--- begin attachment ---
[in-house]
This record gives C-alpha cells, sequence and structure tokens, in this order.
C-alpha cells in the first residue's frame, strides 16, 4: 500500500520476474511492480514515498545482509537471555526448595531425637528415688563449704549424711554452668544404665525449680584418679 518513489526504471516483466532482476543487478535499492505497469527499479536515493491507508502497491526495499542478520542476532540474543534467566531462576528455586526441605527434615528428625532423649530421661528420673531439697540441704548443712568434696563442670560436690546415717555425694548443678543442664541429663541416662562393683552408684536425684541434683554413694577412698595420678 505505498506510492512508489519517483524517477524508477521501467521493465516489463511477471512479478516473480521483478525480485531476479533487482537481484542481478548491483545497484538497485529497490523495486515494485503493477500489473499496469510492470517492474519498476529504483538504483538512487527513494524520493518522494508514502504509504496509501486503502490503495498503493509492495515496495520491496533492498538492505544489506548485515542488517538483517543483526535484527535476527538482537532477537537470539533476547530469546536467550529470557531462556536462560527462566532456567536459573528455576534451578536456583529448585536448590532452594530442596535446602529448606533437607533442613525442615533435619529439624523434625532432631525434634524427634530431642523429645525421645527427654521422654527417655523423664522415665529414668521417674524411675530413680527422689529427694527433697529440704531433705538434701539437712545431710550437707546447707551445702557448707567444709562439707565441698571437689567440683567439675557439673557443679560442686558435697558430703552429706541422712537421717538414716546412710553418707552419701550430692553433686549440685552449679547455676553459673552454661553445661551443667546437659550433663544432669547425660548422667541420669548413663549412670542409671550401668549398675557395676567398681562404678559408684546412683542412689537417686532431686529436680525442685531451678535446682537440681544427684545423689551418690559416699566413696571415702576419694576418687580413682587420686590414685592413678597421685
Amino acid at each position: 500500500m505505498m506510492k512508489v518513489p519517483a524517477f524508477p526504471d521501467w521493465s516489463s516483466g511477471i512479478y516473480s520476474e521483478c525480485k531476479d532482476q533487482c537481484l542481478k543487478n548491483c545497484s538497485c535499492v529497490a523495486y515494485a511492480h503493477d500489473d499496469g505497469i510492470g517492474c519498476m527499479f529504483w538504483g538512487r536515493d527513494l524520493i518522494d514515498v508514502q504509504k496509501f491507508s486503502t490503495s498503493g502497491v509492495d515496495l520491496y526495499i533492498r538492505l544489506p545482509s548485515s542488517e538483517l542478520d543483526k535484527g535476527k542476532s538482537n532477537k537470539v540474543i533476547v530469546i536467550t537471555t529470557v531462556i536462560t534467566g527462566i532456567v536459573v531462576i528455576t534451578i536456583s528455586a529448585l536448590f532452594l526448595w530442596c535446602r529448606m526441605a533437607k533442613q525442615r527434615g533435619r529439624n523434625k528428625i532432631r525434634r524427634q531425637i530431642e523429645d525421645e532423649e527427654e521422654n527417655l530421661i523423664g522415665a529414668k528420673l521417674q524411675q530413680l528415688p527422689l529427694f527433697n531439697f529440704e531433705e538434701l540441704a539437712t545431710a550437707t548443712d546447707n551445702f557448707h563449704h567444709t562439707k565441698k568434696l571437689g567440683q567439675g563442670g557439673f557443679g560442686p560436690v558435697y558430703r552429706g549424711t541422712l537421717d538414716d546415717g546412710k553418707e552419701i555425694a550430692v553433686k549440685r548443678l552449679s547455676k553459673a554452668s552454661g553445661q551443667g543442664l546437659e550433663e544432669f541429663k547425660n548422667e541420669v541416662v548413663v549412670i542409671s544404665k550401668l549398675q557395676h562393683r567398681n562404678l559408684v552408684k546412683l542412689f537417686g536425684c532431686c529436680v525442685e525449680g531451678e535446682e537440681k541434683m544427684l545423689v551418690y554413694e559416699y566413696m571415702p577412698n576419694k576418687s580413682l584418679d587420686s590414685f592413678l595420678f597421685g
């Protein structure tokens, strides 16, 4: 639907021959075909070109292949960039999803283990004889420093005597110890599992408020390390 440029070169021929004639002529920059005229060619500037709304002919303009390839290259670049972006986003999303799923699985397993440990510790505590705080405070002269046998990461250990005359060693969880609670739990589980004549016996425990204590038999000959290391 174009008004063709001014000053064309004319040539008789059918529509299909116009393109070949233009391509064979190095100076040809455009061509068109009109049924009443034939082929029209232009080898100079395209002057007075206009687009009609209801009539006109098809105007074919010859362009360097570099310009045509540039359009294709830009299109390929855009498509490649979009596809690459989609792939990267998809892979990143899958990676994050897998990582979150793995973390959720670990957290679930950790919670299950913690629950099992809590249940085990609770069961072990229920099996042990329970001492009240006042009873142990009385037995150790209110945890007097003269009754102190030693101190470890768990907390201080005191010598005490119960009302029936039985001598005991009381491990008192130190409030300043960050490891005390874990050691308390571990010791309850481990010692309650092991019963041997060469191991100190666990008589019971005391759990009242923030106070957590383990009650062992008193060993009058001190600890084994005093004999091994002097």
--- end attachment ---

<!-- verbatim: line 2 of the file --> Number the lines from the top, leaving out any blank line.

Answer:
This record gives C-alpha cells, sequence and structure tokens, in this order.